Yombu Kids Party Blog First Birthday Party Food

First Birthday Party Food

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Yombu Blog First Birthday Party Food

First Birthday

Written by (Author):  Rose Novotny  |  Last updated:  July 18, 2024

Keep the party food simple and rely on standard kid-friendly foods. One of the challenges of a preparing food for a first birthday party is that you often have three groups of guests… babies, older children, and adults. Rather than make elaborate “spreads” for each group, you may want to rely on standard baby snacks (dry cereal, crackers, apple sauce, etc.) for the youngest children and easy-to-make and serve foods for the older children and adults.

What Kind of Food?

Party food can range from just cake and ice-cream to full meals. Full meals can be a lot of work and usually aren’t necessary. However, just cake and ice-cream seems a bit skimpy. Instead, have a variety of baby-friendly snacks available during the party for guests to eat as they like. Everything should be ready to serve before the party. You won’t have time to cook during a party and it’s more fun to be with the kids than in the kitchen. Sometimes it makes life a lot easier to buy pre-prepared, take-out, or delivered foods for a party. To avoid making too many different kinds of food, choose foods that are both kid and grown-up friendly, such as a tray with fruit, cheese, and crackers.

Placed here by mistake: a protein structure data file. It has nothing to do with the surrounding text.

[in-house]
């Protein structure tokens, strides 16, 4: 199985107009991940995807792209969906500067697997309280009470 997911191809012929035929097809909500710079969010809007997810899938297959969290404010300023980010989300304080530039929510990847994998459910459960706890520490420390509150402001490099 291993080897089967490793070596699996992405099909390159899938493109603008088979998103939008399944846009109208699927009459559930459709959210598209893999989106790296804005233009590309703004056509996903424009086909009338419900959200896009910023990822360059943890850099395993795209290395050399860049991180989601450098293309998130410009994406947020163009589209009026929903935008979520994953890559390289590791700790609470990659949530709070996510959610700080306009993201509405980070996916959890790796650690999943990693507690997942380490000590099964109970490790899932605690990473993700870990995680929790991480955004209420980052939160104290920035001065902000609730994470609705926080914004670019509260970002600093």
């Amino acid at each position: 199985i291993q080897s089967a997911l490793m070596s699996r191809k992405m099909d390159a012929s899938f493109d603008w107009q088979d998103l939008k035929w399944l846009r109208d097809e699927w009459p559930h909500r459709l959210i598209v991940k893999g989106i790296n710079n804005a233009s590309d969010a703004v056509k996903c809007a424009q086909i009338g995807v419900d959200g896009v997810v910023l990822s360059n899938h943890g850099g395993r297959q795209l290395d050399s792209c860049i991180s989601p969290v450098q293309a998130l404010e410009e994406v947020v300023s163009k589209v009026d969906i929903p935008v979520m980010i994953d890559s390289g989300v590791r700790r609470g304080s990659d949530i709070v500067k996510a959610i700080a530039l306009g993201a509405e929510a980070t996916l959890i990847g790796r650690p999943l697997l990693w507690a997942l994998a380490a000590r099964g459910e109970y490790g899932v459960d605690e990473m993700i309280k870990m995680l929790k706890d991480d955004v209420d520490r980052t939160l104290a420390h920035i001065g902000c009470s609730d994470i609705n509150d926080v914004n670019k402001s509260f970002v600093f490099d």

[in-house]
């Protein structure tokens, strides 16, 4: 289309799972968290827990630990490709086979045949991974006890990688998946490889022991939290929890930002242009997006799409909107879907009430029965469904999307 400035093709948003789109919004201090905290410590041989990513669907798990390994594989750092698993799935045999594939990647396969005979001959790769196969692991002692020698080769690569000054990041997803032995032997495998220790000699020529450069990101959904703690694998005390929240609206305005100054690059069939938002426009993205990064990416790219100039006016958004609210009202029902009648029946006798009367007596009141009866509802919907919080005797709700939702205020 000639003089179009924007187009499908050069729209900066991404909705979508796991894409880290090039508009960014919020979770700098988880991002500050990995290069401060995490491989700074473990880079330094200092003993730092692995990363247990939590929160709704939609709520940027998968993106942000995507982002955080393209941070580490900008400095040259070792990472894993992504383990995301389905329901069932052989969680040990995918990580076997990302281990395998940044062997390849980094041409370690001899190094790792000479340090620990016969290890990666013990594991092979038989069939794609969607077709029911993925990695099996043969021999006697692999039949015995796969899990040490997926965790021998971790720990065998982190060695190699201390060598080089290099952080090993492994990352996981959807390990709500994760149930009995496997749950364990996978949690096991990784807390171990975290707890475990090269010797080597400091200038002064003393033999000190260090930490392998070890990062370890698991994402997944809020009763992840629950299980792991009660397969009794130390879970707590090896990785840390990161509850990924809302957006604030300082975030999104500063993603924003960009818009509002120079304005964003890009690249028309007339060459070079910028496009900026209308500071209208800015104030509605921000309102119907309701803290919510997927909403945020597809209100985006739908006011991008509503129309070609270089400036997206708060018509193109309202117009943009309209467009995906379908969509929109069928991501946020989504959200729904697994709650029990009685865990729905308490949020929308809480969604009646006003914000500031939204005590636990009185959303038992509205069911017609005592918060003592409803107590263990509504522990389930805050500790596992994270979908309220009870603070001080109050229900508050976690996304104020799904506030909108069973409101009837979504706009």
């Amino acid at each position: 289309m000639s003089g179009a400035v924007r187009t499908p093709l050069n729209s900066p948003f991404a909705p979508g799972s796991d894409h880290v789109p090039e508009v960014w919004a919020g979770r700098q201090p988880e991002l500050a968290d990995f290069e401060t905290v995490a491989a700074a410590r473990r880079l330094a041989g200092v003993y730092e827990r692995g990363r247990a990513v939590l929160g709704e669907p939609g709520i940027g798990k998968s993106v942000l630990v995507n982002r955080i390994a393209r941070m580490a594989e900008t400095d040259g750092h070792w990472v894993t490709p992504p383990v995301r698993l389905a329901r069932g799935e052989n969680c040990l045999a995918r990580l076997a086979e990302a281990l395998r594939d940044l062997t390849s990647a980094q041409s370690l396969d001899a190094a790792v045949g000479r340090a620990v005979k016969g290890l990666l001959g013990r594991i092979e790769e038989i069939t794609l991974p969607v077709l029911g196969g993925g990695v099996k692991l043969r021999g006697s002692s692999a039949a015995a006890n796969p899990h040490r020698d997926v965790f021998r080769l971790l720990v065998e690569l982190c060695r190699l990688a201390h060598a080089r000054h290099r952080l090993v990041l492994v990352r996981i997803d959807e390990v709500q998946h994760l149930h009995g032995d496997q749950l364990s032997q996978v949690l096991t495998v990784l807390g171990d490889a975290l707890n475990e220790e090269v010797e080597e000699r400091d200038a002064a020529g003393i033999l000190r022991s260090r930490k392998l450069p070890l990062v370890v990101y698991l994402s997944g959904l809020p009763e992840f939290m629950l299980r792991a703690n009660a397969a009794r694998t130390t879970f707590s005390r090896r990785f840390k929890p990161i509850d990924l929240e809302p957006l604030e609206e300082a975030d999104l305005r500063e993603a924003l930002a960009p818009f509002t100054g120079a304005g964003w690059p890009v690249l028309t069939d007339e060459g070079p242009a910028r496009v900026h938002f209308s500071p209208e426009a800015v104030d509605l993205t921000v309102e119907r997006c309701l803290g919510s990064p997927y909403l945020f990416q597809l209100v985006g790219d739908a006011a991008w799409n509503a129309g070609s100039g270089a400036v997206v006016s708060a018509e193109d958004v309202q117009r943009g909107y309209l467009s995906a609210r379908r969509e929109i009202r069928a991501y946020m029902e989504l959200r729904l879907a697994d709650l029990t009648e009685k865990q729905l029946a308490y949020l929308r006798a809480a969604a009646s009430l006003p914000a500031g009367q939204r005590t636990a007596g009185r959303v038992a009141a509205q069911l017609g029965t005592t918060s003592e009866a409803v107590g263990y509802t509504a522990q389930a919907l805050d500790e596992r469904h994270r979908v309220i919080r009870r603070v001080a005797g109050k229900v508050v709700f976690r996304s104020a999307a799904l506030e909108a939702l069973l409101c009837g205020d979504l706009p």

Provide water and 100% juice for parents to pour into bottles or sippy cups for their children. Write names on cups for older children and adults to avoid mixed-up drinks and having to provide multiple cups per person.

How Much Food?

You’ll probably need less food than you think, because kids are more interested in playing than eating. However, to avoid being caught with too little food, buy extras you can use later (individually packaged string cheese, granola bars, and fruit leathers). What doesn’t get eaten at the party goes back into the pantry for snacks and lunches.

Keep in mind if the parents are likely to stay, you’ll need extra food. However, you don’t need to make special food for the grown-ups. Instead choose food that is both kid and grown-up friendly (fruit, veggie sticks and dip, cheese cubes, and pretzels).

Plan on 2 drinks per child and have extra on hand. If they’re playing hard, they’ll consume a lot of beverages. If you’re serving drinks in cups, instead of single serve boxes or pouches, write names on the cups to avoid mixed-up drinks and having to provide multiple cups per guest.

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Buy or Make?

This decision depends not only on what kind of menu you plan, but also how much time and money you have. Try to strike a balance between pre-prepared and home made foods. Conventional wisdom says that making food costs less than buying pre-prepared foods, but sometimes the ingredients for homemade food are less than you’d spend on pre-prepared foods from a grocery store or restaurant. However, sometimes a food you really want for a party just isn’t available pre-made or is outrageously expensive. Other times the quality of pre-prepared may not be up to your standards.

Once you’ve planned your menu, review it to identify the foods you can purchase pre-prepared that will be of acceptable quality and not cost too much. Focus your cooking efforts on the remainder of the list. Of course if you really don’t like to cook or know you don’t have time to spend on the kitchen, you can design the menu to rely on pre-prepared foods.